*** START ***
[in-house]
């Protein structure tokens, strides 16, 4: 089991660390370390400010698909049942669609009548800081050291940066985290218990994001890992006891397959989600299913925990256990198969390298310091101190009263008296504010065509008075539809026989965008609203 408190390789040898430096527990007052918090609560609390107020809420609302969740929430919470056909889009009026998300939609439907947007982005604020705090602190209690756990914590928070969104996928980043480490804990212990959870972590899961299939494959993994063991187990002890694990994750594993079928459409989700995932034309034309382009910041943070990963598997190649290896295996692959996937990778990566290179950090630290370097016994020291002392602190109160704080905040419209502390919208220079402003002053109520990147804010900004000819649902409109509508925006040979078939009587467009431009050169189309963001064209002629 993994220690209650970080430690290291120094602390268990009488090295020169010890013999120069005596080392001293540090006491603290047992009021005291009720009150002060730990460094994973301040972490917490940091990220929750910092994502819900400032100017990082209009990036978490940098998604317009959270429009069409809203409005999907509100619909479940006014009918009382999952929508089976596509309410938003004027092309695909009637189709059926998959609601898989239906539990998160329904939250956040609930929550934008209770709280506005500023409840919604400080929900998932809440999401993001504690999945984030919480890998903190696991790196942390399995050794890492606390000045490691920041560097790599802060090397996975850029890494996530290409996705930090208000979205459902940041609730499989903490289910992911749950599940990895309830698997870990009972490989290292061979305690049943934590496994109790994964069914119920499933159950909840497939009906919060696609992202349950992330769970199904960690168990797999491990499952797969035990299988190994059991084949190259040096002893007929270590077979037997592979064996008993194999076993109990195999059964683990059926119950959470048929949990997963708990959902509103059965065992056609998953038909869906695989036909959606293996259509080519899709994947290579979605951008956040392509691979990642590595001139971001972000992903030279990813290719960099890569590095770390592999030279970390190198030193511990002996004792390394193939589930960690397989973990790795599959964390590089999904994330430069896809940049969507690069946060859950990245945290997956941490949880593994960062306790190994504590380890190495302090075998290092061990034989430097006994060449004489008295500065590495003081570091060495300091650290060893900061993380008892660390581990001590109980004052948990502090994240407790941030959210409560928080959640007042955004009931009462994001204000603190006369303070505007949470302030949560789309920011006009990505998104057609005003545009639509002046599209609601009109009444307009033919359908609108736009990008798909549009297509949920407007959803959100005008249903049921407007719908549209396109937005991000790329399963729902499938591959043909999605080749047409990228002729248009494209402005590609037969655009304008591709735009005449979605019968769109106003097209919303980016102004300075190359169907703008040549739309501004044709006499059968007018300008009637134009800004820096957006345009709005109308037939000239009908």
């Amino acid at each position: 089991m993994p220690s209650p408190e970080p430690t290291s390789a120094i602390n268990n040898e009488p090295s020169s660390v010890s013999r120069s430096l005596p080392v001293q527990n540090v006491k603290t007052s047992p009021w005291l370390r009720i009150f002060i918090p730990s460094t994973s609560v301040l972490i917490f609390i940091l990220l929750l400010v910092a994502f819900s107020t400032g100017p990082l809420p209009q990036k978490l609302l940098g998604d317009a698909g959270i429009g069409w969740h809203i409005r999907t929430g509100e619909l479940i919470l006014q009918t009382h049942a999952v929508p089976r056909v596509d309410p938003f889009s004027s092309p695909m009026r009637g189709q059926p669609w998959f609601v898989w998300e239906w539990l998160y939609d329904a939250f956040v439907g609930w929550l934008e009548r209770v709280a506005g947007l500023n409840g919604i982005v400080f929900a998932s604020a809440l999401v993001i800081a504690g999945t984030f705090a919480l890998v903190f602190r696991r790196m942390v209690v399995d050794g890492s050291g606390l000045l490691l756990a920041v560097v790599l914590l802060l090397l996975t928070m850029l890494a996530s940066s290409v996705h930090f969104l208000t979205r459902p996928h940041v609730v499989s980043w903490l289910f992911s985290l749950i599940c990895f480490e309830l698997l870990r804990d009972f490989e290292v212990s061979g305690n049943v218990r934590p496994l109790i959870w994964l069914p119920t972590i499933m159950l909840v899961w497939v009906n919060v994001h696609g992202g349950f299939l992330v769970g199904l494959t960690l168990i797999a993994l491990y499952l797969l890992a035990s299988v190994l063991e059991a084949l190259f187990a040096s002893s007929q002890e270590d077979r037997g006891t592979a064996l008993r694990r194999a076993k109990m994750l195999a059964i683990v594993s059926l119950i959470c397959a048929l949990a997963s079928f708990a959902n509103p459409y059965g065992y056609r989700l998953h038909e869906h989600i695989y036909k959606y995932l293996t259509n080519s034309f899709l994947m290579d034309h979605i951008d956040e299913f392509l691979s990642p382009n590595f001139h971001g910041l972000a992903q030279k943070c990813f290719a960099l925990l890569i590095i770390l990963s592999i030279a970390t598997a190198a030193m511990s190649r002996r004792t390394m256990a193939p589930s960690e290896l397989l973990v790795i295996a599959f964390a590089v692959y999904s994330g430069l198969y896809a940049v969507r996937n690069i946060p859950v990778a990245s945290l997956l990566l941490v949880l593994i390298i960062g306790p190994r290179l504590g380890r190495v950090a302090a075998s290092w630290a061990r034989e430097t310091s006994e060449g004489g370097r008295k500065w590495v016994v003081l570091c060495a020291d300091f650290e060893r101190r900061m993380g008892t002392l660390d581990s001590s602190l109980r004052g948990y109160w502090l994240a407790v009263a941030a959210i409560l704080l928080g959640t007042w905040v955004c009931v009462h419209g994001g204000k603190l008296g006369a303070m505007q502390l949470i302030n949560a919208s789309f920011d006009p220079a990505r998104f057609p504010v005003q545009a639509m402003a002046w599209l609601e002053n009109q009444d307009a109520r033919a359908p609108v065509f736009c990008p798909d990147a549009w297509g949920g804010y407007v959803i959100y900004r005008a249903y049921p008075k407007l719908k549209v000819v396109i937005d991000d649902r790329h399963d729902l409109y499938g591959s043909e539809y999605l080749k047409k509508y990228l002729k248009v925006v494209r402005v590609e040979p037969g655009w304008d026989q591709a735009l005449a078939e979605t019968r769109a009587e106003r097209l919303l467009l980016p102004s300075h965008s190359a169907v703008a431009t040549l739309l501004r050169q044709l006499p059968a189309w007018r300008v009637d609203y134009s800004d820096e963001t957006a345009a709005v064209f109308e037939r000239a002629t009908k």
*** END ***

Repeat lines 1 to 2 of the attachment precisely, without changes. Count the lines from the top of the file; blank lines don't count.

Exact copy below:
[in-house]
């Protein structure tokens, strides 16, 4: 089991660390370390400010698909049942669609009548800081050291940066985290218990994001890992006891397959989600299913925990256990198969390298310091101190009263008296504010065509008075539809026989965008609203 408190390789040898430096527990007052918090609560609390107020809420609302969740929430919470056909889009009026998300939609439907947007982005604020705090602190209690756990914590928070969104996928980043480490804990212990959870972590899961299939494959993994063991187990002890694990994750594993079928459409989700995932034309034309382009910041943070990963598997190649290896295996692959996937990778990566290179950090630290370097016994020291002392602190109160704080905040419209502390919208220079402003002053109520990147804010900004000819649902409109509508925006040979078939009587467009431009050169189309963001064209002629 993994220690209650970080430690290291120094602390268990009488090295020169010890013999120069005596080392001293540090006491603290047992009021005291009720009150002060730990460094994973301040972490917490940091990220929750910092994502819900400032100017990082209009990036978490940098998604317009959270429009069409809203409005999907509100619909479940006014009918009382999952929508089976596509309410938003004027092309695909009637189709059926998959609601898989239906539990998160329904939250956040609930929550934008209770709280506005500023409840919604400080929900998932809440999401993001504690999945984030919480890998903190696991790196942390399995050794890492606390000045490691920041560097790599802060090397996975850029890494996530290409996705930090208000979205459902940041609730499989903490289910992911749950599940990895309830698997870990009972490989290292061979305690049943934590496994109790994964069914119920499933159950909840497939009906919060696609992202349950992330769970199904960690168990797999491990499952797969035990299988190994059991084949190259040096002893007929270590077979037997592979064996008993194999076993109990195999059964683990059926119950959470048929949990997963708990959902509103059965065992056609998953038909869906695989036909959606293996259509080519899709994947290579979605951008956040392509691979990642590595001139971001972000992903030279990813290719960099890569590095770390592999030279970390190198030193511990002996004792390394193939589930960690397989973990790795599959964390590089999904994330430069896809940049969507690069946060859950990245945290997956941490949880593994960062306790190994504590380890190495302090075998290092061990034989430097006994060449004489008295500065590495003081570091060495300091650290060893900061993380008892660390581990001590109980004052948990502090994240407790941030959210409560928080959640007042955004009931009462994001204000603190006369303070505007949470302030949560789309920011006009990505998104057609005003545009639509002046599209609601009109009444307009033919359908609108736009990008798909549009297509949920407007959803959100005008249903049921407007719908549209396109937005991000790329399963729902499938591959043909999605080749047409990228002729248009494209402005590609037969655009304008591709735009005449979605019968769109106003097209919303980016102004300075190359169907703008040549739309501004044709006499059968007018300008009637134009800004820096957006345009709005109308037939000239009908």